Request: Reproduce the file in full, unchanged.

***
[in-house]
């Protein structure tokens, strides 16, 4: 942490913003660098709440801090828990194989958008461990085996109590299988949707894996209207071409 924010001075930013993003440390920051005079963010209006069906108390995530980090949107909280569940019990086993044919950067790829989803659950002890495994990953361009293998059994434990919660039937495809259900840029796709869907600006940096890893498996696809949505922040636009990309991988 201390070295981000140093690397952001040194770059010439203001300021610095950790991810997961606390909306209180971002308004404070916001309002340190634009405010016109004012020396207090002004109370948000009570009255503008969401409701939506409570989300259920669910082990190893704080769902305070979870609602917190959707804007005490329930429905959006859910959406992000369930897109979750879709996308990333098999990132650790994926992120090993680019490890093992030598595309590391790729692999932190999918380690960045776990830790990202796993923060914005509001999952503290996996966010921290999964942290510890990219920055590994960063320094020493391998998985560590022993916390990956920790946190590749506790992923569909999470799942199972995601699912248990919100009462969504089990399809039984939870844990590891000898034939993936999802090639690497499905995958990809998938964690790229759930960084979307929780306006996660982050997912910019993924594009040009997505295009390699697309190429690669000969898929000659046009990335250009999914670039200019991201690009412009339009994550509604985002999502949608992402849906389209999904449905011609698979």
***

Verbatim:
[in-house]
């Protein structure tokens, strides 16, 4: 942490913003660098709440801090828990194989958008461990085996109590299988949707894996209207071409 924010001075930013993003440390920051005079963010209006069906108390995530980090949107909280569940019990086993044919950067790829989803659950002890495994990953361009293998059994434990919660039937495809259900840029796709869907600006940096890893498996696809949505922040636009990309991988 201390070295981000140093690397952001040194770059010439203001300021610095950790991810997961606390909306209180971002308004404070916001309002340190634009405010016109004012020396207090002004109370948000009570009255503008969401409701939506409570989300259920669910082990190893704080769902305070979870609602917190959707804007005490329930429905959006859910959406992000369930897109979750879709996308990333098999990132650790994926992120090993680019490890093992030598595309590391790729692999932190999918380690960045776990830790990202796993923060914005509001999952503290996996966010921290999964942290510890990219920055590994960063320094020493391998998985560590022993916390990956920790946190590749506790992923569909999470799942199972995601699912248990919100009462969504089990399809039984939870844990590891000898034939993936999802090639690497499905995958990809998938964690790229759930960084979307929780306006996660982050997912910019993924594009040009997505295009390699697309190429690669000969898929000659046009990335250009999914670039200019991201690009412009339009994550509604985002999502949608992402849906389209999904449905011609698979």